Black bear killed in Yellowknife posed significant risk, says forest officer
Environment Department says it can't confirm if bear killed Sunday is same bear seen Saturday
The Northwest Territories Department of Environment and Natural Resources (ENR) says a black bear was killed over the weekend, after the department received multiple reports of a black bear in Yellowknife.
On Saturday at 8:30 p.m., ENR says it responded to reports of a black bear in the Frame Lake area. In an email to the CBC, it said reports indicated the bear was moving from the south side of the lake in the Northlands area, past the fire hall and École William McDonald School.
The department says the bear moved into the open area behind Con Mine, but wildlife officers were unable to locate it.
"ENR is aware of reports of sounds of 'gunshots' Saturday night. ENR officers did not discharge a weapon or bear banger on Saturday, and are not aware of any shots fired by RCMP," said ENR spokesperson Joslyn Oosenbrug in the email.
A lot of these situations are very dynamic, short-term situations and we just have to make a fairly fast decision.- Chris Tourangeau, ENR forest officer
On Sunday evening, ENR says it responded to several reports of a black bear in the Finlayson Drive and Kam Lake Road area at 10:30 p.m. The department says the bear was moving up Finlayson Drive toward N.J. MacPherson School, and it was found eating out of a dumpster at a nearby apartment complex.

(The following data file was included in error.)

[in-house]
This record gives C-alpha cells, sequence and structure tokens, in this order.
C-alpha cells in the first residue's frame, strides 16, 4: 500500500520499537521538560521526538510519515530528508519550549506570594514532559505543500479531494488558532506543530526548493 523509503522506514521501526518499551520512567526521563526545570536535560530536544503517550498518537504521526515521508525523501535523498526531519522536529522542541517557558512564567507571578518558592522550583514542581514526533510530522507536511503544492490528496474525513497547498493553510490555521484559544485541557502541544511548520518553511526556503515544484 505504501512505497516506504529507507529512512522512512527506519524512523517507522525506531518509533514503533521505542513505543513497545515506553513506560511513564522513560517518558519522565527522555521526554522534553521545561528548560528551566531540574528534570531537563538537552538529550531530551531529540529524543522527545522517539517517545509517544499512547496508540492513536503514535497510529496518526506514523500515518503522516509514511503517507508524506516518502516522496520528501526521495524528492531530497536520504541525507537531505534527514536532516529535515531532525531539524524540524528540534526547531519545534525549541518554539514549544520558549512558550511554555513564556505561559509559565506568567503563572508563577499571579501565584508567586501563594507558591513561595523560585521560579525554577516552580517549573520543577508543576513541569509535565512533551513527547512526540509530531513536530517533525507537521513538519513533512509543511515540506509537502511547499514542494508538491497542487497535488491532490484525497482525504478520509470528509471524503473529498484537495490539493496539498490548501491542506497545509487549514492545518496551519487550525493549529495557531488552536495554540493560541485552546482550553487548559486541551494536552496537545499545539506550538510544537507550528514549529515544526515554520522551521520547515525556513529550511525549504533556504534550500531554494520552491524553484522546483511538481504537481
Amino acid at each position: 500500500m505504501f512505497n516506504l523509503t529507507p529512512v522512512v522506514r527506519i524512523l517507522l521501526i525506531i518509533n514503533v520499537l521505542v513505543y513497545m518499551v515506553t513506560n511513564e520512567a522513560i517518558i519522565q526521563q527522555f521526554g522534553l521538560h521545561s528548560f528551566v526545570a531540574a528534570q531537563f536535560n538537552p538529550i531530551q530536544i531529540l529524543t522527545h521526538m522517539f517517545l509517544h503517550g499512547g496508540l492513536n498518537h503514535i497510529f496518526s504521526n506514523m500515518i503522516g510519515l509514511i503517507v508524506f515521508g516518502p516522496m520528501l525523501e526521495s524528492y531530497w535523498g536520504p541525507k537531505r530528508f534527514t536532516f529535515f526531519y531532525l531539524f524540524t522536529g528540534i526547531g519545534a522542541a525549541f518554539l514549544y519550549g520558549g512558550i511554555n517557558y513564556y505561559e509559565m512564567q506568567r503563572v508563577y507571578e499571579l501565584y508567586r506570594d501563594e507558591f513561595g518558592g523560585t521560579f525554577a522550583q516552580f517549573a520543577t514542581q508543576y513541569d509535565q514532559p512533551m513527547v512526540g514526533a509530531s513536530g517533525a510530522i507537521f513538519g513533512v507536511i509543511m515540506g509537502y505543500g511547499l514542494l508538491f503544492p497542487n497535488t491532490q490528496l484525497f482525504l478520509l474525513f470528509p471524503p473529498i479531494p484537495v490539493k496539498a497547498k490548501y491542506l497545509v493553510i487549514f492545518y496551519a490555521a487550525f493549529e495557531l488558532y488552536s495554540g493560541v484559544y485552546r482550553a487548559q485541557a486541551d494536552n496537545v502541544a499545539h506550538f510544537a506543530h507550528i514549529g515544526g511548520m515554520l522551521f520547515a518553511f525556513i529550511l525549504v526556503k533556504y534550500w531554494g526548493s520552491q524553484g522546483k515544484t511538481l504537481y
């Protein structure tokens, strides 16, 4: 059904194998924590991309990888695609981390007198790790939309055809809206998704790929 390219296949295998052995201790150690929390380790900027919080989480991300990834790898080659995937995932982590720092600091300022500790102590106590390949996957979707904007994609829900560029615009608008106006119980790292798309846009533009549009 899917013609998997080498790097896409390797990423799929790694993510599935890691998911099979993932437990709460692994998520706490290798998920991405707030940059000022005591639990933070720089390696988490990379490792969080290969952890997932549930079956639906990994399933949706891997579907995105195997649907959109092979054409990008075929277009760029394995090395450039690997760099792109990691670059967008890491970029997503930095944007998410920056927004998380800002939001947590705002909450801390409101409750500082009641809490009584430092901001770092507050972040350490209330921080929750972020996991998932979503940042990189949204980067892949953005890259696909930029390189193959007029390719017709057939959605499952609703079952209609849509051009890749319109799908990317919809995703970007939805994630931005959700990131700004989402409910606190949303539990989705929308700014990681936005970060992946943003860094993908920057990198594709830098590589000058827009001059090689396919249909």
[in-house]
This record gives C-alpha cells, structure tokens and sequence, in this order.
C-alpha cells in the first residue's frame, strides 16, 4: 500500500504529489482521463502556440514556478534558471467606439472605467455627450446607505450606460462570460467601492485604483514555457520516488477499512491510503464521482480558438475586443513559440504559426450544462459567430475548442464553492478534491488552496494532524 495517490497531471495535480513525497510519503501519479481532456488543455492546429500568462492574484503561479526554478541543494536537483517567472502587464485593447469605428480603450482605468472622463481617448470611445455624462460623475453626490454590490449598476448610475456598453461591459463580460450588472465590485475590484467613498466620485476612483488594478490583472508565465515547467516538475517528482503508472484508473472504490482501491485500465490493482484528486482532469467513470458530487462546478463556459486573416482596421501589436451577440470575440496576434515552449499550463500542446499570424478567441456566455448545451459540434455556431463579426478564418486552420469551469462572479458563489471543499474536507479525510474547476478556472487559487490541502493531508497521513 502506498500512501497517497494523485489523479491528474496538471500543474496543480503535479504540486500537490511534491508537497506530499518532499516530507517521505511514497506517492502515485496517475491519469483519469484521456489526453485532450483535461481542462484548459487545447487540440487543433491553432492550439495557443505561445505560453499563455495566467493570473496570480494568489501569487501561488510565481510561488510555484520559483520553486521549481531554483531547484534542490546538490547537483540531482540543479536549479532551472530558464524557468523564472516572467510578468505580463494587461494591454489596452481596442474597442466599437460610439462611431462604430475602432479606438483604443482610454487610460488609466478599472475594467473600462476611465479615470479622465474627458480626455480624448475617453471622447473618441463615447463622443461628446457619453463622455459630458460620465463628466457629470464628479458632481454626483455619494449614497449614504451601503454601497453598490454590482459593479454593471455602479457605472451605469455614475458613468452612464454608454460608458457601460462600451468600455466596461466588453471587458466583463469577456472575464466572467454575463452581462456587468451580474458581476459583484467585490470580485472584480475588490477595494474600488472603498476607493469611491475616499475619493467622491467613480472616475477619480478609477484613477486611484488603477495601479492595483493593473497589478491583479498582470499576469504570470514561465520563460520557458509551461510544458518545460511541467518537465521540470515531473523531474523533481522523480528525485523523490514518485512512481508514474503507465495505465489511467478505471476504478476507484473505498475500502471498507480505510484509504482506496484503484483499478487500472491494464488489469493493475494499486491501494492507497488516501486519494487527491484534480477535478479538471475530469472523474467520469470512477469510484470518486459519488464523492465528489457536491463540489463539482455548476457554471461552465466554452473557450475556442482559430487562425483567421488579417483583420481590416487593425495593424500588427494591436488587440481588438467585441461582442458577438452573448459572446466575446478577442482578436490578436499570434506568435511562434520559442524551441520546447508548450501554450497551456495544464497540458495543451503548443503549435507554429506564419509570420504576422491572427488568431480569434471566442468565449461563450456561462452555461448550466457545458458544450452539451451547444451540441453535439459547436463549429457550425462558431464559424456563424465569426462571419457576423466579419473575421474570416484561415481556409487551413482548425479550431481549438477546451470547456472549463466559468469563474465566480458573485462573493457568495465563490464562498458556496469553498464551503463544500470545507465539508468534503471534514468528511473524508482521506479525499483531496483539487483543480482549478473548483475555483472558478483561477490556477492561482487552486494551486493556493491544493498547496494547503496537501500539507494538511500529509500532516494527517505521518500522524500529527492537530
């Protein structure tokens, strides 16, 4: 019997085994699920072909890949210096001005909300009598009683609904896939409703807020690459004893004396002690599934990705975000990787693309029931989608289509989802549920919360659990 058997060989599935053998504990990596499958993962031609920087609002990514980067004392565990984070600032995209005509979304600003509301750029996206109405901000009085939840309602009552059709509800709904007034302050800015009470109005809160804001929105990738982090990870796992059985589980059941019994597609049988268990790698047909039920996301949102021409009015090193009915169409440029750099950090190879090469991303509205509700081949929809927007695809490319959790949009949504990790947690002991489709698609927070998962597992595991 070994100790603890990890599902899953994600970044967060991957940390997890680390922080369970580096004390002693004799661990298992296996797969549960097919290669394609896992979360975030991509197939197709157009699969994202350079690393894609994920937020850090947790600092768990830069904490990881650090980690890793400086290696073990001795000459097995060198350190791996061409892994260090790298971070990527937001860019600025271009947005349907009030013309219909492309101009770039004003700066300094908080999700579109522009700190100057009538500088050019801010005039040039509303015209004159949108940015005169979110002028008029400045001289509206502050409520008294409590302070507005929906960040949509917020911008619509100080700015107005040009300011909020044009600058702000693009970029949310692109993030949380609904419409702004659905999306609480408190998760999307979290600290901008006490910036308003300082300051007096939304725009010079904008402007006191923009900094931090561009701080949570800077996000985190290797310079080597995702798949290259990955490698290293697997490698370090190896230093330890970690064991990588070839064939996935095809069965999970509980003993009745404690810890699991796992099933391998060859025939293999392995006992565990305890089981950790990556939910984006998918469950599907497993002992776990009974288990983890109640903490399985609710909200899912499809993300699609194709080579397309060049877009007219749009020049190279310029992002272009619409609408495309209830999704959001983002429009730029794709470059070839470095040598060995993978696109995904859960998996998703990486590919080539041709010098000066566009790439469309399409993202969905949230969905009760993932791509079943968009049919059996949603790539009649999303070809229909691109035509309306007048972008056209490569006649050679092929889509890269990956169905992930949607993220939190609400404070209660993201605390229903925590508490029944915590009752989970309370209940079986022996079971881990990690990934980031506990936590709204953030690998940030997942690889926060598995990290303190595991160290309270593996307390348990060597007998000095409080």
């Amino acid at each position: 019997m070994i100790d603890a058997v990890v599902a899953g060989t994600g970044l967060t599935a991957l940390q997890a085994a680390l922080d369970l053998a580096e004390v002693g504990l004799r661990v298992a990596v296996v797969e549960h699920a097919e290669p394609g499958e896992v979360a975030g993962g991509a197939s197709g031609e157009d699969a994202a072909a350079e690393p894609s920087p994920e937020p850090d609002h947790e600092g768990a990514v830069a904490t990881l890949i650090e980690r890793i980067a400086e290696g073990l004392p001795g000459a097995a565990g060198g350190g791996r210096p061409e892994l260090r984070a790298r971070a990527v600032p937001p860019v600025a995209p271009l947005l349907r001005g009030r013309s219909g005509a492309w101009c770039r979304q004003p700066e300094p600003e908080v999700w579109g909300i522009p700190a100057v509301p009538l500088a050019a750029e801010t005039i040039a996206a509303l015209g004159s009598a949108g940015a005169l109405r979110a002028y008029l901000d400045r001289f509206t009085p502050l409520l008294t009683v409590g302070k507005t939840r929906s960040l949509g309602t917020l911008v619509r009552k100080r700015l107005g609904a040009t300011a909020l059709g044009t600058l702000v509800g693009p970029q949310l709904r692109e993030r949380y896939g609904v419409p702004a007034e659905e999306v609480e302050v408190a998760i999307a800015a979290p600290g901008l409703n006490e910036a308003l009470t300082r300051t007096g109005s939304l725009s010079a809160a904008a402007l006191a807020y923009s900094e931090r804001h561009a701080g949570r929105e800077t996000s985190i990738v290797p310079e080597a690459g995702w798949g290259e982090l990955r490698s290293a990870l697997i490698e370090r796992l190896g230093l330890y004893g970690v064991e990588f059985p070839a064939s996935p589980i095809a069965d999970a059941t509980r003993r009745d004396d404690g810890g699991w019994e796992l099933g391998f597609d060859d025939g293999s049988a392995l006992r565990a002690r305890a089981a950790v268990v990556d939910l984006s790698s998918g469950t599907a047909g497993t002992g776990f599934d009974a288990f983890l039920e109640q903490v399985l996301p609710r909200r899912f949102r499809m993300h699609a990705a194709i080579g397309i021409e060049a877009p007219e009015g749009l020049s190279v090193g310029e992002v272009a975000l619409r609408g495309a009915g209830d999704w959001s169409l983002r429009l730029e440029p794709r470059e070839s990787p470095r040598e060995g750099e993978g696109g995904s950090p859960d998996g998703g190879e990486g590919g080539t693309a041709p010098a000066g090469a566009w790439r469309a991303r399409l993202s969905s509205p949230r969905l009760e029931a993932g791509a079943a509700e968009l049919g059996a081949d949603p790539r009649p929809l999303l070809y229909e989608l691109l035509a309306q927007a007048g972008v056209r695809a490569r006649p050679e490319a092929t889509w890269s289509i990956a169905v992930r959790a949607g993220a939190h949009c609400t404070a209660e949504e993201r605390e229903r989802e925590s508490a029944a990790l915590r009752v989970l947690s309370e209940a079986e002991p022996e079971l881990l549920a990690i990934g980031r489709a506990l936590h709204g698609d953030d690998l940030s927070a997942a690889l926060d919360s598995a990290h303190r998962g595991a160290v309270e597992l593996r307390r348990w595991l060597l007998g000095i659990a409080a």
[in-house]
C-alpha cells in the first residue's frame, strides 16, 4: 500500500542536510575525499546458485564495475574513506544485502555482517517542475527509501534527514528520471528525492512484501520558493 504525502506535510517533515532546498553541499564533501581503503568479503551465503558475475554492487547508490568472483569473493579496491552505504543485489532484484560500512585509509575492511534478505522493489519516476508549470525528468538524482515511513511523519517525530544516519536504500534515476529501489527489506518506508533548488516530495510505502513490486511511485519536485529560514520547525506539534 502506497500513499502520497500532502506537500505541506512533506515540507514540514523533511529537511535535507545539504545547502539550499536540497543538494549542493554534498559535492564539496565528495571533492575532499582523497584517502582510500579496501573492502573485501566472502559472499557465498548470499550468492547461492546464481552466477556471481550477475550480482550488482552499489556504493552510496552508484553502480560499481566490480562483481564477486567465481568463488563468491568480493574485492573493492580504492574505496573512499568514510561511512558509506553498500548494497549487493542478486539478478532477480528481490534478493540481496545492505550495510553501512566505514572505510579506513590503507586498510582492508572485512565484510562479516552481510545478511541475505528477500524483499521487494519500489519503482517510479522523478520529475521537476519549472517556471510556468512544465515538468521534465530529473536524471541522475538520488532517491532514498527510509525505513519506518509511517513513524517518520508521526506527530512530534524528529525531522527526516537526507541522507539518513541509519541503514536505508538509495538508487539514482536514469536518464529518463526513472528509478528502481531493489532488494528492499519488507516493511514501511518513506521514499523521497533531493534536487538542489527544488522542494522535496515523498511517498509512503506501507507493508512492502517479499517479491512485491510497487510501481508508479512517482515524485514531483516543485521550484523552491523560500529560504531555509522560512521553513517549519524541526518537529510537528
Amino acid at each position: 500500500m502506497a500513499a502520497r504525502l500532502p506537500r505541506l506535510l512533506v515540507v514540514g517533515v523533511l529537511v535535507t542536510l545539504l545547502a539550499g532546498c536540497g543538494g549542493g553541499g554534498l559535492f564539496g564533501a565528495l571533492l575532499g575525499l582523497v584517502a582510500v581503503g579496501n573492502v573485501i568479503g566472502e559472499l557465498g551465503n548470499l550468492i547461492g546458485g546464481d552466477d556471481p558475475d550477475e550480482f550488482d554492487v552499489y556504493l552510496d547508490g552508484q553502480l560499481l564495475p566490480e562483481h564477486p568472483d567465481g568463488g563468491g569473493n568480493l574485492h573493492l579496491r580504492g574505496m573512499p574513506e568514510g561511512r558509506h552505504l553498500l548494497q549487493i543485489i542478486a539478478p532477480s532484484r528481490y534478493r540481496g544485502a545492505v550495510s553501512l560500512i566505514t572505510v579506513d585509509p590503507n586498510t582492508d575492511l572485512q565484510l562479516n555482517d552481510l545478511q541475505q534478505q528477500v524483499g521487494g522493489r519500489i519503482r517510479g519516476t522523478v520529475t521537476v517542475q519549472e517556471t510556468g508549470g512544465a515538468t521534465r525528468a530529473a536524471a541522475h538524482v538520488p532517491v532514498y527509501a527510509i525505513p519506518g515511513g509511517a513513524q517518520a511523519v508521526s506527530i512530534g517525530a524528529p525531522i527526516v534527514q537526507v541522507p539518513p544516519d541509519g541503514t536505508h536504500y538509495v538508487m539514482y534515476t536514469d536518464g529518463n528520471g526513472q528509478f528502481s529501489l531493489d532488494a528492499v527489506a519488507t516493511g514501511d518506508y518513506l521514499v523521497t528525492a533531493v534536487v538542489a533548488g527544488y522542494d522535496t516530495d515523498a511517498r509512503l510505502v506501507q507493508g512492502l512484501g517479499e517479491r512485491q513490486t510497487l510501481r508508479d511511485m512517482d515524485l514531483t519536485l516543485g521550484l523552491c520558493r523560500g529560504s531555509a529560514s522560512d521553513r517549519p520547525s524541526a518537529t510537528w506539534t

"Several RCMP officers were also on scene. Officers waited until the bear was in an area clear of people and property where RCMP could dispatch the bear safely."
RCMP killed the bear near N.J. MacPherson School at approximately 11 p.m., said ENR, adding that it is not possible to confirm whether the bear killed on Sunday evening was the same bear reported on Saturday.
Tranquilizing bear not a 'viable option': ENR
Chris Tourangeau, a forest officer with ENR, said the department does consider tranquilizing an animal before killing it, but in this case it wasn't a "viable option."
"That's certainly something we want to consider. We never want to destroy a bear as our first option," he said.
Tourangeau said public safety is number one when it comes to those decisions, and this bear posed a significant risk.
"It had become habituated to eating garbage and somebody could very easily have caught it by surprise and had a surprise bear encounter, which are unpredictable and dangerous," he said.
"But a lot of these situations are very dynamic, short-term situations and we just have to make a fairly fast decision in the field about how we're going to handle it."
Tourangeau said the department tries to warn the public about bears in or near public areas, but said residents need to be aware that even in the city, bears can pass through.
Bradley Cordero was out on his longboard with a friend on Saturday night when they saw the bear run out of a forested area on Franklin Avenue, between the curling club and Northlands trailer park.
"It ran out towards the street, didn't make it to the street, stopped at the sidewalk, kinda looked around all panicked, and then darted right back into the woods," he said.
Cordero said the bear was quite wide, and "easily 200 pounds." He said he and his friend were "kinda shocked" to see the animal in the city.
"[I] hadn't seen a bear in all my weekends out on the Ingraham Trail, so I was surprised to see one kinda in the centre of town," he said.
ENR thanked the public for reporting the incidents.
"We live in bear country, and it is not uncommon for black bears to travel along the perimeter of Yellowknife. When a bear does enter a residential area, human safety is our number one priority," the department's email said.
"A bear that has become habituated to human activity, including garbage, can be dangerous and unpredictable."
With files from Hilary Bird